If I could have been an altar girl, maybe this never would have happened.

My best friend from high school asked me in the comments on the Faitheist post about the catalyst that moved a former Catholic to atheism.  I haven’t really told that story yet – so I thought I’d bring it out of the comments and make it a separate post.

I wish I could point to something specific, but to be honest there isn’t one thing. I questioned the Catholic dogma pretty early on, and no one was willing to take on my questions. The Catholic Church is not exactly a great place to argue whether animals are capable of love (the Catholics say no), whether it is important to memorize the Ten Commandments in order (I refuse to believe that matters), why girls can’t serve on the altar during Mass (a practice that has changed in some parishes) or whether homosexuality is really wrong. And yes, as a kid I found all of those discrepancies between my own beliefs and the Catholic church to be equally important.

The truth is that I don’t think I’ve ever really believed in God, as much as I wanted to at times. There is a lot that I love about religion and spirituality as a matter of ceremony, structure and discipline – but as much as I tried, I always felt like I was just playing along.

Within the past ten years or so, I have gone through this period of being really angry at “religion” for the hate and rhetoric that tears our country apart. Interestingly, I never blamed Islam for terrorism – but I blamed Christianity for homophobia, racism and misogyny. And in the end, it’s all just misplaced blame.

The word “atheist” scared me for a long time – because it scares so many other people. But one day I just decided that I was tired of dancing around the word. It was true, so I was going to own it. (I have a few very close friends who are atheists, and they owned it first.) But I knew that if I was going to use that word, I needed to be educated and articulate about why. So I started to read a lot about religion. (The Evolution of God is a fantastic book. The author, Robert Wright, is not an atheist, but it’s a wonderful historical view of God. I have a list of other resources that are great, if you are interested in reading more on the history of religion.) The more I read, the less I blamed religion for all that is wrong with the world, and realized that it might just be religion that will ultimately be able to repair some of the wrongs.

Where am I now? I love thinking about God and religion from a historical and social perspective. I can’t deny the impact that the idea of God has had and continues to have on society. More importantly, I have no desire to change anyone else’s mind about their belief in God. If that belief is something that helps you to structure your life, educate your children to be wonderful people and gives you a stable, strong community – go for it. I’m just not going to be playing along.

2 thoughts on “If I could have been an altar girl, maybe this never would have happened.

  1. Chris, I’m so delighted to have influenced one of your posts with my question. I really respect your position and the time you have put into researching religious history. (Because what librarian doesn’t respect an individual who does research for purely the chance for personal growth and enlightenment?) I have to say that my husband and I continue to question some of the positions and stances our church takes on some of your aforementioned social issues. It’s quite interesting when we sit down and discuss those with my mother-in-law who is a Methodist pastor! (I always make him lead off the discussion BTW) But I truly believe that there isn’t a perfect religion. Individuals just choose which one works best for them and how they view and choose to worship God. I try to honor people’s choices and have never been a “recruiter” for God. Perhaps I would be called out by many as not being devout enough if I am not willing to evangelize in the name of my God….but too many times I’ve seen that push people away from organized religions. It’s the judgements people pass on each other that bothers me most. I try each day to be respectful and hold my tongue when I see someone I feel isn’t leading a so-called “righteous” life. But I am a human who falls very far from perfection. I’m just hoping that by taking part in organized religion, I will have the platform to instill compassion, kindness and caring in my children. If my boys take that away from our Sunday routines, then I will feel I’ve had some success as a parent!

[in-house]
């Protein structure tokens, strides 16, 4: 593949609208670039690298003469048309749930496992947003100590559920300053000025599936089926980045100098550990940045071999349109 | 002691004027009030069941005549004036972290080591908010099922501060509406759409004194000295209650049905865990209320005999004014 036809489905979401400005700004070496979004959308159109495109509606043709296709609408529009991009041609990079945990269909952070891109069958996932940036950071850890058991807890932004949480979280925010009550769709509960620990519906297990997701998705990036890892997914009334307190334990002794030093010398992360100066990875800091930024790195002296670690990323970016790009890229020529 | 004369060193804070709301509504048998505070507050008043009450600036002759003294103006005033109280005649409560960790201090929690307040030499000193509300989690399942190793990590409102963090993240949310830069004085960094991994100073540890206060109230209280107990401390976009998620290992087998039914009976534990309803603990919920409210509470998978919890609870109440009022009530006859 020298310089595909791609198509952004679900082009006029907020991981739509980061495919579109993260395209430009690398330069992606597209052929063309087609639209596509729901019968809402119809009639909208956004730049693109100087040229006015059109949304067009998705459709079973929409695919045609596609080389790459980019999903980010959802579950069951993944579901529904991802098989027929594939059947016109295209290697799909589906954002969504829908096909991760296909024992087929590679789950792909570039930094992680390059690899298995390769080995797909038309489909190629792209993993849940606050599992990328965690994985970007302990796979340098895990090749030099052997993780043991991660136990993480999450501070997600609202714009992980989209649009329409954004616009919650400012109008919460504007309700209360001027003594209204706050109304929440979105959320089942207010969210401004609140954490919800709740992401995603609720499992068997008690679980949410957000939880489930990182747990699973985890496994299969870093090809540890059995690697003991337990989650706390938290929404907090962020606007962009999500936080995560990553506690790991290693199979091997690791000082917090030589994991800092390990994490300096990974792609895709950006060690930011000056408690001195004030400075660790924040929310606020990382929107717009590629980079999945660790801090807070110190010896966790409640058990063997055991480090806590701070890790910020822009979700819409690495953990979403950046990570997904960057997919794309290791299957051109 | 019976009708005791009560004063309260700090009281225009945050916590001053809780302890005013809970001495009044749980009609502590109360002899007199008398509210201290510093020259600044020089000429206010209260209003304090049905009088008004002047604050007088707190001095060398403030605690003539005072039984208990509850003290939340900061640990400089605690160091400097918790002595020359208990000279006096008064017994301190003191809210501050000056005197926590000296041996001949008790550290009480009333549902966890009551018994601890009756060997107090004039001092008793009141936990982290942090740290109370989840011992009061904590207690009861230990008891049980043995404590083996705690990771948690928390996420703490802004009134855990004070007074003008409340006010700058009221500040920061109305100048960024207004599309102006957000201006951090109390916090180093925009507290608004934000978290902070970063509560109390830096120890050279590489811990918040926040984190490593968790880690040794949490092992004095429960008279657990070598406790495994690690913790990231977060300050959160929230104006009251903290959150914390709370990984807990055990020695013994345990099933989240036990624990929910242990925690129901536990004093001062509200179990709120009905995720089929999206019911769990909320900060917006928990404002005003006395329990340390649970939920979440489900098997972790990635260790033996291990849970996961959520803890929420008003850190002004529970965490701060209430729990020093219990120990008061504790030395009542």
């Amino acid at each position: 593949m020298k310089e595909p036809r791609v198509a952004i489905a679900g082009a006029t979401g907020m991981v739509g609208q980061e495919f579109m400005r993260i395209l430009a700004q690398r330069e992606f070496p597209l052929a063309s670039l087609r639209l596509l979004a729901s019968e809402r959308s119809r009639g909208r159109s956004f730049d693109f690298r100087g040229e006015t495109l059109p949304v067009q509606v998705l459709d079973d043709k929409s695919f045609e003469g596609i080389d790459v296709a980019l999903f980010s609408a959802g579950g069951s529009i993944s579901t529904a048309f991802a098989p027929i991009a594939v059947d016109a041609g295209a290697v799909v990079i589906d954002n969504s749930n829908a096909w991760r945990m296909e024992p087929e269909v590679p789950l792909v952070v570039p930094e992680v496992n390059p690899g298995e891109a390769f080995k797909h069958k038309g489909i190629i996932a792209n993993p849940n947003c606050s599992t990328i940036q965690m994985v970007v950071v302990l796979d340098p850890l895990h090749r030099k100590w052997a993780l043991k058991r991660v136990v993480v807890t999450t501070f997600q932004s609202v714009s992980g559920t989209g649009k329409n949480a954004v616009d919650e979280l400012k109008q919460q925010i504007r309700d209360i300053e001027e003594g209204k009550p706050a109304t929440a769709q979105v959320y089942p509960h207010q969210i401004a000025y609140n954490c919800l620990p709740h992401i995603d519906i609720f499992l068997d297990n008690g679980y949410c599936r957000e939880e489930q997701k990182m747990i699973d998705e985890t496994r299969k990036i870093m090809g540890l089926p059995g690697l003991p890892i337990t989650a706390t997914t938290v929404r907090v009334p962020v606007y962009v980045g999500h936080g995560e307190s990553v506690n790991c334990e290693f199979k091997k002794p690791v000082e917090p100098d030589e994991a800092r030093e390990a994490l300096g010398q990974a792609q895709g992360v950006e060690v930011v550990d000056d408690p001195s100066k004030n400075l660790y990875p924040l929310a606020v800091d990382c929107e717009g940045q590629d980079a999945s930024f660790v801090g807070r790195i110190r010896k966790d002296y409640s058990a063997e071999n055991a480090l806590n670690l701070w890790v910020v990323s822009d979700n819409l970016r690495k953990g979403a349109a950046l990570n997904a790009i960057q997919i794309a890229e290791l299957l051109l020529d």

• I really love that you brought up the topic of human imperfection. I think that is what is at the core of my issue with Catholicism. They’ve institutionalized the idea that the church leaders are infallible, but humans are imperfect.

      Obviously my opinion on whether you are devout “enough” or not is likely of little consequence, but I know that you live your life to create a world for your children that is a little better today than it was yesterday. I’m not really sure I can imagine anything that is more righteous than that.

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